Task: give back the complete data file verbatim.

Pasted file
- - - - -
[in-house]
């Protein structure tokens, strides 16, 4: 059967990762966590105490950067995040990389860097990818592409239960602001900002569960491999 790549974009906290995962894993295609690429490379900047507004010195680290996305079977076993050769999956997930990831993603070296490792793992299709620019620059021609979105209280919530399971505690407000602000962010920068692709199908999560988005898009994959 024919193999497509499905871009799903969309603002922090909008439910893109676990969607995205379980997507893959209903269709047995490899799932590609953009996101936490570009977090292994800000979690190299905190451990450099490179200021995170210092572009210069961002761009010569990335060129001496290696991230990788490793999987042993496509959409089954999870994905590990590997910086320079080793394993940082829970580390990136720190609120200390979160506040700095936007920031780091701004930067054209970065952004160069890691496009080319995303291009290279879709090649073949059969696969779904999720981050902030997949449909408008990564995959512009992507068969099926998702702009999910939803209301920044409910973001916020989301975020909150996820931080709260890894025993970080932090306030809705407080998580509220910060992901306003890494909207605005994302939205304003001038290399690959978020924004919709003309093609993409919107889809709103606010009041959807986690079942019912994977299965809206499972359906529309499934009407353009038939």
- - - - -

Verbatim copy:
[in-house]
């Protein structure tokens, strides 16, 4: 059967990762966590105490950067995040990389860097990818592409239960602001900002569960491999 790549974009906290995962894993295609690429490379900047507004010195680290996305079977076993050769999956997930990831993603070296490792793992299709620019620059021609979105209280919530399971505690407000602000962010920068692709199908999560988005898009994959 024919193999497509499905871009799903969309603002922090909008439910893109676990969607995205379980997507893959209903269709047995490899799932590609953009996101936490570009977090292994800000979690190299905190451990450099490179200021995170210092572009210069961002761009010569990335060129001496290696991230990788490793999987042993496509959409089954999870994905590990590997910086320079080793394993940082829970580390990136720190609120200390979160506040700095936007920031780091701004930067054209970065952004160069890691496009080319995303291009290279879709090649073949059969696969779904999720981050902030997949449909408008990564995959512009992507068969099926998702702009999910939803209301920044409910973001916020989301975020909150996820931080709260890894025993970080932090306030809705407080998580509220910060992901306003890494909207605005994302939205304003001038290399690959978020924004919709003309093609993409919107889809709103606010009041959807986690079942019912994977299965809206499972359906529309499934009407353009038939």